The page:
Seafood exports from Madagascar often end up in a European recipe, but are a recipe for political unrest at home, where two-thirds of the population face hunger.
These are the findings of a recent study led by researchers from the University of British Columbia's Sea Around Us Project in collaboration with the Madagascar-based conservation organisation Blue Ventures. The research, published online this week in the journal Marine Policy, used existing studies and local knowledge to estimate total fisheries catches between 1950 and 2008.
Link to online version: http://www.sciencedirect.com/science/article/pii/S0308597X11000960
Foreign fishing fleets from Europe and Asia are placing huge pressure on Madagascar’s fisheries by catching nearly 80,000 tonnes of seafood each year -- almost the same amount as local fishermen -- and are exacerbating the impact of overfishing at local levels. Consequently, catches of several key species groups seem to be in decline, including mostly exported shrimp, shark and sea cucumber.
The findings underline the importance of protecting local fisheries for food security through stronger fisheries management. Madagascar is the world’s fourth largest island and is home to some of the world’s poorest people. Two-thirds of the country’s population is food insecure. Yet, the country has three monitoring vessels and nine speedboats to protect its waters from illegal fishing boats and monitor domestic fisheries.
“Both increasing pressure by local fishing communities and demand from the international market could accelerate the downward trends we see in Madagascar’s fisheries,” says Frédéric Le Manach, lead author of the study and a graduate student at the University of Plymouth in the UK and visiting researcher at UBC.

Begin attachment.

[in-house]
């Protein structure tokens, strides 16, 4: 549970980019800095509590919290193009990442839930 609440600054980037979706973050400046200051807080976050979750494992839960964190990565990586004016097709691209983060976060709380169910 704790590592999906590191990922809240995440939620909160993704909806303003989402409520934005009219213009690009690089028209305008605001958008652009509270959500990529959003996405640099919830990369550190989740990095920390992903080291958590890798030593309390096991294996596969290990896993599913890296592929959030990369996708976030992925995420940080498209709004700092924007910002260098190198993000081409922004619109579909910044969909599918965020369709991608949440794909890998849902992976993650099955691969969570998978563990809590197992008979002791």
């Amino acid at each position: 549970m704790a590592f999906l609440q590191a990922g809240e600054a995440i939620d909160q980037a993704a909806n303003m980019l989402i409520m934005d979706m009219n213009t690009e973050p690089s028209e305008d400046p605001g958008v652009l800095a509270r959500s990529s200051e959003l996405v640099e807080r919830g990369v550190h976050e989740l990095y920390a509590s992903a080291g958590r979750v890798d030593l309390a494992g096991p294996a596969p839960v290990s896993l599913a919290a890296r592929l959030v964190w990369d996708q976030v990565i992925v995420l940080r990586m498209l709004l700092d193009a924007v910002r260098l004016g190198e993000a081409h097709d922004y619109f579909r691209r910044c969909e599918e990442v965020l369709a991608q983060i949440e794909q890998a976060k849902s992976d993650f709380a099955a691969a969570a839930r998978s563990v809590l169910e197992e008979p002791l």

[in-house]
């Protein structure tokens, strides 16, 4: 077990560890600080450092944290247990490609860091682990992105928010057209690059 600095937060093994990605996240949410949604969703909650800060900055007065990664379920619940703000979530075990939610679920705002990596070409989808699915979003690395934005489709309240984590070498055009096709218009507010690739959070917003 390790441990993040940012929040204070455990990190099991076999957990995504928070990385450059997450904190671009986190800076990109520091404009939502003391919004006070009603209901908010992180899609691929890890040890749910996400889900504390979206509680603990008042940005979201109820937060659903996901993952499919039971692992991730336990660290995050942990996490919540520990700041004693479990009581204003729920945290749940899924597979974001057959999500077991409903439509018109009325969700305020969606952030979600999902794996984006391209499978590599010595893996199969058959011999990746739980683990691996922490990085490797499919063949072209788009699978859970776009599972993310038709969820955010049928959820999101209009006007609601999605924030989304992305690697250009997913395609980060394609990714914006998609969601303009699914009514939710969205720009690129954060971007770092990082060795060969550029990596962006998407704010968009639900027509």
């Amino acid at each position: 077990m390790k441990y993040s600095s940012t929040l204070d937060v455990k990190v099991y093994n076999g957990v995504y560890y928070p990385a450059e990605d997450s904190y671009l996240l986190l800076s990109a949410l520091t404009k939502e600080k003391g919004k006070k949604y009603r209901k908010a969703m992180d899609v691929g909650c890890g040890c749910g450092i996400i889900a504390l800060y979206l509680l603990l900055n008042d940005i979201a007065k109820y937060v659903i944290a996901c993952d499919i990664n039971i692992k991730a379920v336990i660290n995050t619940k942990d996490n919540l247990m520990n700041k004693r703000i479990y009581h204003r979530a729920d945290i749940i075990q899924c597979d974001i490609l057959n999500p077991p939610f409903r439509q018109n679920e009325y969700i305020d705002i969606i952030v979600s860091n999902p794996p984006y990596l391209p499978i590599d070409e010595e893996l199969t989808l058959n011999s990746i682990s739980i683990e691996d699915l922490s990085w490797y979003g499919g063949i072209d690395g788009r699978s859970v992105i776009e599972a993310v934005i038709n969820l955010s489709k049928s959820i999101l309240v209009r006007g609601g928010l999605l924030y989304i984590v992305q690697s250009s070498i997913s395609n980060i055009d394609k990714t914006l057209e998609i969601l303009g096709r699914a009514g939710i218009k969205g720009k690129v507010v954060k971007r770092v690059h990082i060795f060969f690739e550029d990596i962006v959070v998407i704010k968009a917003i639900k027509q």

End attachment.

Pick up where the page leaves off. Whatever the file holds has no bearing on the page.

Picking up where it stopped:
The local shrimp fishery, of prime importance for the national economy, has caught about 12,000 tonnes annually, but is now declining. Most of these shrimp are destined for export to developed countries.
“Securing Madagascar’s fisheries for local consumption is of paramount importance to Madagascar’s sustainable economic development,” says Alasdair Harris, a marine scientist working in Madagascar. The authors suggest that the new data should be considered before allowing foreign fishing vessels further access to Madagascar’s waters.
“This study is yet another demonstration of how overfishing impacts humans in different parts of the world,” explains supervising author Dirk Zeller and senior research fellow with The Sea Around Us Project at UBC. “In the case of Madagascar, overfishing does not threaten to undermine a nice meal at a restaurant, but one of the mainstays of human survival.”
Contact information: Alasdair Harris (al[at]blueventures.org, +261 343133987) or Dirk Zeller (d.zeller[at]fisheries.ubc.ca, +1 (604) 822 1950)
Note to editors: The Sea Around Us Project is a scientific collaboration between the University of British Columbia and the Pew Environment Group. The project was initiated in 1999 to study the impact of fisheries on the marine ecosystems of the world, and to offer mitigating solutions to a range of stakeholders. This is done through analyses and visualisations, as well as articles in peer-reviewed journals and other media. The project regularly updates its products at the scale of countries' Exclusive Economic Zones, Large Marine Ecosystems, the High Seas and other spatial scales, and as global maps and summaries. Data are emphasised as catch time series starting in 1950, and related series (such as catch value and catch by fishing gear or flag state), and fisheries-related information on every maritime country (including government subsidies, marine protected areas, marine biodiversity). Information is also offered on special topics, such as the historic expansion of fisheries, the performance of Regional Fisheries Management Organisations, or the likely impact of climate change on fisheries.